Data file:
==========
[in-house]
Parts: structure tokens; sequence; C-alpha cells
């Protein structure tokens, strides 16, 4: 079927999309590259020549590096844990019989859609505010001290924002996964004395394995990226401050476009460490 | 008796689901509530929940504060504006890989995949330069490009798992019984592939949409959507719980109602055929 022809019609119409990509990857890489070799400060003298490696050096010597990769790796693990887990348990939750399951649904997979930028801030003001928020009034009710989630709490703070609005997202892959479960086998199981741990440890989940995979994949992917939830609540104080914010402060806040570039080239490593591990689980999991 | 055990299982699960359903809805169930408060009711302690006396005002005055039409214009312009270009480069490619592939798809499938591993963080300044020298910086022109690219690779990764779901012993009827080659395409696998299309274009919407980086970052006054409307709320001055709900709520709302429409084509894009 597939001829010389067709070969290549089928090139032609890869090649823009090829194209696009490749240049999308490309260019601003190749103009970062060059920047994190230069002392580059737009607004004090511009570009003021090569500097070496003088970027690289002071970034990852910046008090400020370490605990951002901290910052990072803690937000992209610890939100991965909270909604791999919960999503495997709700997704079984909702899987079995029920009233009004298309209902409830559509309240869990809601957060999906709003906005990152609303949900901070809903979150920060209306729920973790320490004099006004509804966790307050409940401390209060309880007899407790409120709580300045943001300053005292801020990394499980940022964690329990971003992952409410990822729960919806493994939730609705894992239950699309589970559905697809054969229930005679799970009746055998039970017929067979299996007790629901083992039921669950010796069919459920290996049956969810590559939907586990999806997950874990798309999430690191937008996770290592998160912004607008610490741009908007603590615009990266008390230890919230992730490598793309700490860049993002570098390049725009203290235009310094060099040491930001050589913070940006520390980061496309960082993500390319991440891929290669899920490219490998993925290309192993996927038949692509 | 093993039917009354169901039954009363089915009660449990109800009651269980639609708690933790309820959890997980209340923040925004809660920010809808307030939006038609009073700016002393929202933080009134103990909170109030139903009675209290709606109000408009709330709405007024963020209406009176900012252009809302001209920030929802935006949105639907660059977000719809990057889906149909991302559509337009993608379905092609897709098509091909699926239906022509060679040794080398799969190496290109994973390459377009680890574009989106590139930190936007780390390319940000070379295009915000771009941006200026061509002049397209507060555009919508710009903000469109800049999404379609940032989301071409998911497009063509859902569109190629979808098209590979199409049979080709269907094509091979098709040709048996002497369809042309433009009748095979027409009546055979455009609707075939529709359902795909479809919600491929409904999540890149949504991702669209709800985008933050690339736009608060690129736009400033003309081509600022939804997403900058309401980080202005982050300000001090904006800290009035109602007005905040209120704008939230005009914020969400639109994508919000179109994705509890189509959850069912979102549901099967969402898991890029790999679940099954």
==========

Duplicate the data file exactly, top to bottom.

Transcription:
[in-house]
Parts: structure tokens; sequence; C-alpha cells
């Protein structure tokens, strides 16, 4: 079927999309590259020549590096844990019989859609505010001290924002996964004395394995990226401050476009460490 | 008796689901509530929940504060504006890989995949330069490009798992019984592939949409959507719980109602055929 022809019609119409990509990857890489070799400060003298490696050096010597990769790796693990887990348990939750399951649904997979930028801030003001928020009034009710989630709490703070609005997202892959479960086998199981741990440890989940995979994949992917939830609540104080914010402060806040570039080239490593591990689980999991 | 055990299982699960359903809805169930408060009711302690006396005002005055039409214009312009270009480069490619592939798809499938591993963080300044020298910086022109690219690779990764779901012993009827080659395409696998299309274009919407980086970052006054409307709320001055709900709520709302429409084509894009 597939001829010389067709070969290549089928090139032609890869090649823009090829194209696009490749240049999308490309260019601003190749103009970062060059920047994190230069002392580059737009607004004090511009570009003021090569500097070496003088970027690289002071970034990852910046008090400020370490605990951002901290910052990072803690937000992209610890939100991965909270909604791999919960999503495997709700997704079984909702899987079995029920009233009004298309209902409830559509309240869990809601957060999906709003906005990152609303949900901070809903979150920060209306729920973790320490004099006004509804966790307050409940401390209060309880007899407790409120709580300045943001300053005292801020990394499980940022964690329990971003992952409410990822729960919806493994939730609705894992239950699309589970559905697809054969229930005679799970009746055998039970017929067979299996007790629901083992039921669950010796069919459920290996049956969810590559939907586990999806997950874990798309999430690191937008996770290592998160912004607008610490741009908007603590615009990266008390230890919230992730490598793309700490860049993002570098390049725009203290235009310094060099040491930001050589913070940006520390980061496309960082993500390319991440891929290669899920490219490998993925290309192993996927038949692509 | 093993039917009354169901039954009363089915009660449990109800009651269980639609708690933790309820959890997980209340923040925004809660920010809808307030939006038609009073700016002393929202933080009134103990909170109030139903009675209290709606109000408009709330709405007024963020209406009176900012252009809302001209920030929802935006949105639907660059977000719809990057889906149909991302559509337009993608379905092609897709098509091909699926239906022509060679040794080398799969190496290109994973390459377009680890574009989106590139930190936007780390390319940000070379295009915000771009941006200026061509002049397209507060555009919508710009903000469109800049999404379609940032989301071409998911497009063509859902569109190629979808098209590979199409049979080709269907094509091979098709040709048996002497369809042309433009009748095979027409009546055979455009609707075939529709359902795909479809919600491929409904999540890149949504991702669209709800985008933050690339736009608060690129736009400033003309081509600022939804997403900058309401980080202005982050300000001090904006800290009035109602007005905040209120704008939230005009914020969400639109994508919000179109994705509890189509959850069912979102549901099967969402898991890029790999679940099954």